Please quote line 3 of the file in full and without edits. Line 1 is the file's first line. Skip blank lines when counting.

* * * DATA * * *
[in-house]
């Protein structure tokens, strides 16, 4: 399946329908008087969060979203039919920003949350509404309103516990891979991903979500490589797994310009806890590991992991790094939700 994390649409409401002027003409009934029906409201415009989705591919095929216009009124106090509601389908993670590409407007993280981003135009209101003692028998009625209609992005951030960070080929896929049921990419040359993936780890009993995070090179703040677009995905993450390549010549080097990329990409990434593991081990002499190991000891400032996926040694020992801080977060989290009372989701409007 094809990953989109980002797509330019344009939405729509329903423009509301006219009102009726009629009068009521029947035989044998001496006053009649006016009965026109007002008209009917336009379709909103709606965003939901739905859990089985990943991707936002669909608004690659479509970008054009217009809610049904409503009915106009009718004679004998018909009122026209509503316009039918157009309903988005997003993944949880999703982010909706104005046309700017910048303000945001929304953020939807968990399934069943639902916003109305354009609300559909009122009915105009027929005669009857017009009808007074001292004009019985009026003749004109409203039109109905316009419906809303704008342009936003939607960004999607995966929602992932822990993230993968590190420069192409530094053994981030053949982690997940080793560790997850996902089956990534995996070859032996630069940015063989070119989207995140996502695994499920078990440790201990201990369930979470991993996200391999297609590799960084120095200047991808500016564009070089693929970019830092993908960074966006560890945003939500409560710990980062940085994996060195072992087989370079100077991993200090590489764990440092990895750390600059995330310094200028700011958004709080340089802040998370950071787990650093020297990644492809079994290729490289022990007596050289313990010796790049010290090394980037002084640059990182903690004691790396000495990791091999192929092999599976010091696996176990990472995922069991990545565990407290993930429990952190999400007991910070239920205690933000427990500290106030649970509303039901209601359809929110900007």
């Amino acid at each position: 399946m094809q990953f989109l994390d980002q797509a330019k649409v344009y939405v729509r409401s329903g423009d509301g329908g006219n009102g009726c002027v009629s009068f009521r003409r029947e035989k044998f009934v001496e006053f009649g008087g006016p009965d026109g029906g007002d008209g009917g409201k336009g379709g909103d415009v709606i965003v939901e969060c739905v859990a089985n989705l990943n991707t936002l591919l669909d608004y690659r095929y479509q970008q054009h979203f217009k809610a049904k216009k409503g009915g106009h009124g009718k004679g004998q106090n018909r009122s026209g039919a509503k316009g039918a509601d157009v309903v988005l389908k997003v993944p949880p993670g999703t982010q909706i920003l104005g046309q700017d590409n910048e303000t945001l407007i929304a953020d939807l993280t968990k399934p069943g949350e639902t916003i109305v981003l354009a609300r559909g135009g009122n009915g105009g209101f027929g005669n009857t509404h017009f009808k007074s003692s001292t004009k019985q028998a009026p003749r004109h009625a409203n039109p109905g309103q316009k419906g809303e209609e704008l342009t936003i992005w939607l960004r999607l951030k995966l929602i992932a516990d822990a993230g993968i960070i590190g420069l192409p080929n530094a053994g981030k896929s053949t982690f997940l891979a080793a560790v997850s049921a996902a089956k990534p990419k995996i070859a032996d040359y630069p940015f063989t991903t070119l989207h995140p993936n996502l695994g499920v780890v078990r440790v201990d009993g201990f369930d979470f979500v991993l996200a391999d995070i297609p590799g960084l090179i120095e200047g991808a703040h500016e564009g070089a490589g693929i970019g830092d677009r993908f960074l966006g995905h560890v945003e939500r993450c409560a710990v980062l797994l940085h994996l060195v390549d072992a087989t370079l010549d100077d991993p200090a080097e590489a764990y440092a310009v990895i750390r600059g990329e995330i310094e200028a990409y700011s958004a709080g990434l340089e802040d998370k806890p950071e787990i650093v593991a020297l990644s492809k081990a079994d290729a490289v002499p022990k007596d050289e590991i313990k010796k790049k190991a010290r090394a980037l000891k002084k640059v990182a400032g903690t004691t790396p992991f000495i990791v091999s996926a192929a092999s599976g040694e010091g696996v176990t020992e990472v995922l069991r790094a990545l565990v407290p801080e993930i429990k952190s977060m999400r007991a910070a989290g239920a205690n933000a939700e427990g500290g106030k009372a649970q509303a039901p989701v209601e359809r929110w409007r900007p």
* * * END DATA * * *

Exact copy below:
């Amino acid at each position: 399946m094809q990953f989109l994390d980002q797509a330019k649409v344009y939405v729509r409401s329903g423009d509301g329908g006219n009102g009726c002027v009629s009068f009521r003409r029947e035989k044998f009934v001496e006053f009649g008087g006016p009965d026109g029906g007002d008209g009917g409201k336009g379709g909103d415009v709606i965003v939901e969060c739905v859990a089985n989705l990943n991707t936002l591919l669909d608004y690659r095929y479509q970008q054009h979203f217009k809610a049904k216009k409503g009915g106009h009124g009718k004679g004998q106090n018909r009122s026209g039919a509503k316009g039918a509601d157009v309903v988005l389908k997003v993944p949880p993670g999703t982010q909706i920003l104005g046309q700017d590409n910048e303000t945001l407007i929304a953020d939807l993280t968990k399934p069943g949350e639902t916003i109305v981003l354009a609300r559909g135009g009122n009915g105009g209101f027929g005669n009857t509404h017009f009808k007074s003692s001292t004009k019985q028998a009026p003749r004109h009625a409203n039109p109905g309103q316009k419906g809303e209609e704008l342009t936003i992005w939607l960004r999607l951030k995966l929602i992932a516990d822990a993230g993968i960070i590190g420069l192409p080929n530094a053994g981030k896929s053949t982690f997940l891979a080793a560790v997850s049921a996902a089956k990534p990419k995996i070859a032996d040359y630069p940015f063989t991903t070119l989207h995140p993936n996502l695994g499920v780890v078990r440790v201990d009993g201990f369930d979470f979500v991993l996200a391999d995070i297609p590799g960084l090179i120095e200047g991808a703040h500016e564009g070089a490589g693929i970019g830092d677009r993908f960074l966006g995905h560890v945003e939500r993450c409560a710990v980062l797994l940085h994996l060195v390549d072992a087989t370079l010549d100077d991993p200090a080097e590489a764990y440092a310009v990895i750390r600059g990329e995330i310094e200028a990409y700011s958004a709080g990434l340089e802040d998370k806890p950071e787990i650093v593991a020297l990644s492809k081990a079994d290729a490289v002499p022990k007596d050289e590991i313990k010796k790049k190991a010290r090394a980037l000891k002084k640059v990182a400032g903690t004691t790396p992991f000495i990791v091999s996926a192929a092999s599976g040694e010091g696996v176990t020992e990472v995922l069991r790094a990545l565990v407290p801080e993930i429990k952190s977060m999400r007991a910070a989290g239920a205690n933000a939700e427990g500290g106030k009372a649970q509303a039901p989701v209601e359809r929110w409007r900007p």